Introduction to CBD
CBD is a cannabinoid, which is naturally found in marijuana plants and can make up to around 40% of the extract. Using CBD in isolation will not cause a ‘high’ as it does not contain THC - this is another element that comes from the marijuana plant.
History of CBD
Due to there being a lot more talk and research surrounding CBD in recent years, it could be understood how some people believe CBD and its benefits are new discoveries. However, the first recorded use of CBD is from 2737 BC, where a Chinese Emperor named Sheng Nung drank cannabis-infused tea in order to combat multiple different illnesses.
In the last 80 years, there have been huge leaps forward in terms of discoveries and research around CBD. For example, in 1940, Robert S. Cahn discovered the first individual cannabinoid within a marijuana plant and stated that it was fully formed. Then, a couple of years later in 1942, a professor at the University of Illinois called Roger Adams, successfully managed to isolate the first cannabinoid (CBD) and his continued research led to the discovery of THC.
The full extent of CBD and its properties are still being researched and understood today. In recent years, there has been a large rise in its popularity, especially in the United States. This can be demonstrated, as in 1996, California passed what is known as ‘Proposition 215’ and became the first state to legalise medical cannabis. Once this first step was taken, another 7 states followed in California’s footsteps.
Despite some legalisation of CBD occurring, there was still some apprehension throughout the US about the use of CBD and medical marijuana. However, this stigma began to shift during the 2000s as people began sharing more about how using CBD has benefited them in a multitude of ways. This has managed to help more people understand the real positives of legalising the use of CBD. In 2018, the ‘Farm Bill’ was passed, which meant it was now legal to produce, buy and use cannabidiol.
What You Need to Know Before Traveling with CBD
In terms of travelling to and within the UK, you are able to fly to the UK with a CBD product, providing it meets UK laws. The current law which is in place states that the products cannot contain any THC and it has to have been designed and processed with the intention of human consumption. In addition to this, some flight providers may have their own rules regarding traveling with CBD, therefore, it is always best to check before you fly.
When flying companies that do allow you to take CBD products with you, it is likely that you will be able to take your items with you in both your hand and hold luggage. If you do decide to take it with you in your hand luggage, it must also follow customs regulations which require all liquids to be under 100ml.
Other countries in Europe will have their own rules which should be followed should you decide to travel to them. These rules can vary slightly in terms of strictness, therefore you should make sure to do a good amount of research in advance. An example of these differences can be demonstrated in that; France has the same rules as the UK, but French authorities can have some strong views about CBD products and oils, therefore may ask questions you need to be prepared to answer.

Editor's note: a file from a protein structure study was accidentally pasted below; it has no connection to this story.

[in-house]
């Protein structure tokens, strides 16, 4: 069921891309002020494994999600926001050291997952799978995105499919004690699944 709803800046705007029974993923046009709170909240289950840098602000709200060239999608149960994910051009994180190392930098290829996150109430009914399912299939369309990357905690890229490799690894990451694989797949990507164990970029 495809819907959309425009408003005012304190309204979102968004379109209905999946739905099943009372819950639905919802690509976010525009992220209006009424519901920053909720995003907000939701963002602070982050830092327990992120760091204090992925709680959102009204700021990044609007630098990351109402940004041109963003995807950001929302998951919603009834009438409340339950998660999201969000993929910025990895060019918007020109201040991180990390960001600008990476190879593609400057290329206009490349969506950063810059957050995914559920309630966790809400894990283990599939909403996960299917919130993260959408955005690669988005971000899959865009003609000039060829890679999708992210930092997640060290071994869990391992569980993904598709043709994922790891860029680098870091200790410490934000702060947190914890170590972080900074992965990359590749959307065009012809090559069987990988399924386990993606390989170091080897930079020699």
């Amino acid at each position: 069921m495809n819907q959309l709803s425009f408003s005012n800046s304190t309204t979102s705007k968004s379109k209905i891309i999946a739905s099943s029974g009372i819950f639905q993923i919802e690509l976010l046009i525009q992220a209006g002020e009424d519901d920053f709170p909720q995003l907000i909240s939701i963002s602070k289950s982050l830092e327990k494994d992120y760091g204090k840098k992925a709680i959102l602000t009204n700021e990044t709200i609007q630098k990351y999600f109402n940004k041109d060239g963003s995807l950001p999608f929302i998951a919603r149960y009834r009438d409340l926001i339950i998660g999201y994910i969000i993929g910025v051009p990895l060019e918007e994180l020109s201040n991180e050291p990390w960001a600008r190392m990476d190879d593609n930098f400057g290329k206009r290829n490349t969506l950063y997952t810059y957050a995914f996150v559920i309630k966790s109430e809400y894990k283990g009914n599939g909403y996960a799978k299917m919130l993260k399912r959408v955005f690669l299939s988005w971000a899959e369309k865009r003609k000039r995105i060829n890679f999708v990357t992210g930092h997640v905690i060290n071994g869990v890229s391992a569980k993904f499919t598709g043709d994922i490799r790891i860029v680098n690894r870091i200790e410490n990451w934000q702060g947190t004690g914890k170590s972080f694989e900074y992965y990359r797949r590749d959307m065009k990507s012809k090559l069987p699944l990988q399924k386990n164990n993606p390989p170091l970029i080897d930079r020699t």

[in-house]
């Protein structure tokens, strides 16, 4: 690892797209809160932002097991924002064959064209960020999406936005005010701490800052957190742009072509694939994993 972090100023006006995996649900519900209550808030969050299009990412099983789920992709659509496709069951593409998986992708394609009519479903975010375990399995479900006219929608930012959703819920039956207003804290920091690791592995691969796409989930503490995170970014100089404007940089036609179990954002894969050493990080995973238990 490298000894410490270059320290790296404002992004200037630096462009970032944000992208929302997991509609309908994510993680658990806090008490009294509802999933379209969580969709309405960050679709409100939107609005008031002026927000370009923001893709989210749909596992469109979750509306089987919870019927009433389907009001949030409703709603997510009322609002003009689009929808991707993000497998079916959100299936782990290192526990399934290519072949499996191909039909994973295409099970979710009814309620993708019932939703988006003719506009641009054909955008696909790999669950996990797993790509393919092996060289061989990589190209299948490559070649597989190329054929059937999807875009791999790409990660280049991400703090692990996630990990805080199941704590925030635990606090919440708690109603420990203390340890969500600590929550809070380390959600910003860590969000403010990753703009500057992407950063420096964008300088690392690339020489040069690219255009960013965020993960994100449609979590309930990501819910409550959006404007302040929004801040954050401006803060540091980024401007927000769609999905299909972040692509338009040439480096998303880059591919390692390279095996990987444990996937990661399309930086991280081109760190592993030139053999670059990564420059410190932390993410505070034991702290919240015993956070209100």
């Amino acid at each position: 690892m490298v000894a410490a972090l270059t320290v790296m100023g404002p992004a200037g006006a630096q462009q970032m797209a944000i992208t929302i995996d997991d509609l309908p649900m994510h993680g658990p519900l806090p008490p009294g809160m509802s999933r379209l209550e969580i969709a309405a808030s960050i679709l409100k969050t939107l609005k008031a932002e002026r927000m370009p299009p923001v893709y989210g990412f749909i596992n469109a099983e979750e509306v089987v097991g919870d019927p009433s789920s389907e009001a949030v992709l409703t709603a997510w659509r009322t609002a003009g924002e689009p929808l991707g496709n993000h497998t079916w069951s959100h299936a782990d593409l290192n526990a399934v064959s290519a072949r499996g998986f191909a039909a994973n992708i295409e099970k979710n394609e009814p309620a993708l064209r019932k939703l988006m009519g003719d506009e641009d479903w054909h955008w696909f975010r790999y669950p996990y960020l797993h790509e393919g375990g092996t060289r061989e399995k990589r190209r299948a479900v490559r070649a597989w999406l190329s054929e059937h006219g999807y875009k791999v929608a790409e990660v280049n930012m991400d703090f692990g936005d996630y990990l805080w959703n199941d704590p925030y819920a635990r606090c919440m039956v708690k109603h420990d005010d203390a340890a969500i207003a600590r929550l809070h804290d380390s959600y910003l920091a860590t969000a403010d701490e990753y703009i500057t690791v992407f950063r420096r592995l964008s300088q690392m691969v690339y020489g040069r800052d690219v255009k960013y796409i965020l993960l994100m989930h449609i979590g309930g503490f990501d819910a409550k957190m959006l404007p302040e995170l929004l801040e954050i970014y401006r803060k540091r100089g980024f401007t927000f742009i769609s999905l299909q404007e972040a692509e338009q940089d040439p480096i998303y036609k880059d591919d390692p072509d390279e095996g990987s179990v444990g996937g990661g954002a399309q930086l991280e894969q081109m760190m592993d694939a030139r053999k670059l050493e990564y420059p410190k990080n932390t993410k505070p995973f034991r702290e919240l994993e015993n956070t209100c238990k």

Whereas, if you’re traveling to Belgium or the Netherlands, they both have more relaxed rules. For example, it has been decriminalised in both countries to have cannabis products which contain THC. As a result of this, you can take products with up to 3g of THC to Belgium and up to 5g to the Netherlands.
However, one country you have to ensure you do not take any kind of CBD product into is Slovakia. In Slovakia, CBD is seen as a controlled substance and due to this is illegal.
Since the ‘Farm Bill’ was introduced in 2018, there has been a lot of confusion surrounding what’s actually allowed and where you can go in terms of CBD. One main rule in this bill is that CBD must be derived from hemp and not marijuana. However, currently there is no official test for this, meaning that US airports have been struggling to determine whether or not CBD products are technically legal. There is currently research taking place to develop substance tests which detect THC effectively. Additionally, some states still have CBD categorised as illegal, so despite whether or not it’s available in your state, it is always good to check whether or not CBD is legal in the state you will be arriving in.
Furthermore, there are some discrepancies between federal and state laws, and some people can make the mistake of believing that federal laws always come above state laws, but that is not necessarily true. As of January 2020, the rule on the TSA website says: “Marijuana and certain cannabis-infused products, including some Cannabidiol (CBD) oil, remain illegal under fed law except for products that contain no more than 0.3 percent THC on a dry weight basis or that are approved by the FDA”.
As a general rule, anything which is related to cannabis (including CBD and THC) is illegal. Hong Kong is one country which has legalised CBD, however it still considers THC, cannabis and cannabinol (CBN) to be illegal as they’re believed to be dangerous drugs.
Generally, in Africa, CBD has been legalised for medical use, however, it cannot contain more than 0.03% THC. Additionally, producing cannabis for medical use is also monitored as it requires you to have a government-issued license. Each individual country within these areas as it is likely that they will have different laws, therefore make sure you do extensive research before traveling with CBD to anywhere within Africa.